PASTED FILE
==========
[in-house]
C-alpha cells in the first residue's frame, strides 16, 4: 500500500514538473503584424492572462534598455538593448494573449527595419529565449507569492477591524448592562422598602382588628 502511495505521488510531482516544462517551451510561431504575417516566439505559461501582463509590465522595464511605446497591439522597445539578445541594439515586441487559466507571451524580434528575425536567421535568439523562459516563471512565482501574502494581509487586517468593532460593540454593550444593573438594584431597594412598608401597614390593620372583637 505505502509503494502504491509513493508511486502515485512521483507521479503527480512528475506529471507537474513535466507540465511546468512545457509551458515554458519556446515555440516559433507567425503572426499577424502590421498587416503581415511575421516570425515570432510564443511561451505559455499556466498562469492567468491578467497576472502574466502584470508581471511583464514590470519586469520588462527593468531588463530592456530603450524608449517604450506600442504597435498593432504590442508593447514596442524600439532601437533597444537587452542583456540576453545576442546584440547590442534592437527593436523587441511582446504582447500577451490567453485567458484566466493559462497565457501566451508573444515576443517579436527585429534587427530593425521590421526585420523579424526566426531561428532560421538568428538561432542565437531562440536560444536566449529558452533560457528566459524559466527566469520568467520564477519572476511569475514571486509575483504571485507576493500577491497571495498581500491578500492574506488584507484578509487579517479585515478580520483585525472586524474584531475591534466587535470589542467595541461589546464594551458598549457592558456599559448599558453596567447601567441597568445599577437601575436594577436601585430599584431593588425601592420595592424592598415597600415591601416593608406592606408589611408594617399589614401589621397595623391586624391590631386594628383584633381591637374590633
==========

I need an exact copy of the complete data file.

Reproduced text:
[in-house]
C-alpha cells in the first residue's frame, strides 16, 4: 500500500514538473503584424492572462534598455538593448494573449527595419529565449507569492477591524448592562422598602382588628 502511495505521488510531482516544462517551451510561431504575417516566439505559461501582463509590465522595464511605446497591439522597445539578445541594439515586441487559466507571451524580434528575425536567421535568439523562459516563471512565482501574502494581509487586517468593532460593540454593550444593573438594584431597594412598608401597614390593620372583637 505505502509503494502504491509513493508511486502515485512521483507521479503527480512528475506529471507537474513535466507540465511546468512545457509551458515554458519556446515555440516559433507567425503572426499577424502590421498587416503581415511575421516570425515570432510564443511561451505559455499556466498562469492567468491578467497576472502574466502584470508581471511583464514590470519586469520588462527593468531588463530592456530603450524608449517604450506600442504597435498593432504590442508593447514596442524600439532601437533597444537587452542583456540576453545576442546584440547590442534592437527593436523587441511582446504582447500577451490567453485567458484566466493559462497565457501566451508573444515576443517579436527585429534587427530593425521590421526585420523579424526566426531561428532560421538568428538561432542565437531562440536560444536566449529558452533560457528566459524559466527566469520568467520564477519572476511569475514571486509575483504571485507576493500577491497571495498581500491578500492574506488584507484578509487579517479585515478580520483585525472586524474584531475591534466587535470589542467595541461589546464594551458598549457592558456599559448599558453596567447601567441597568445599577437601575436594577436601585430599584431593588425601592420595592424592598415597600415591601416593608406592606408589611408594617399589614401589621397595623391586624391590631386594628383584633381591637374590633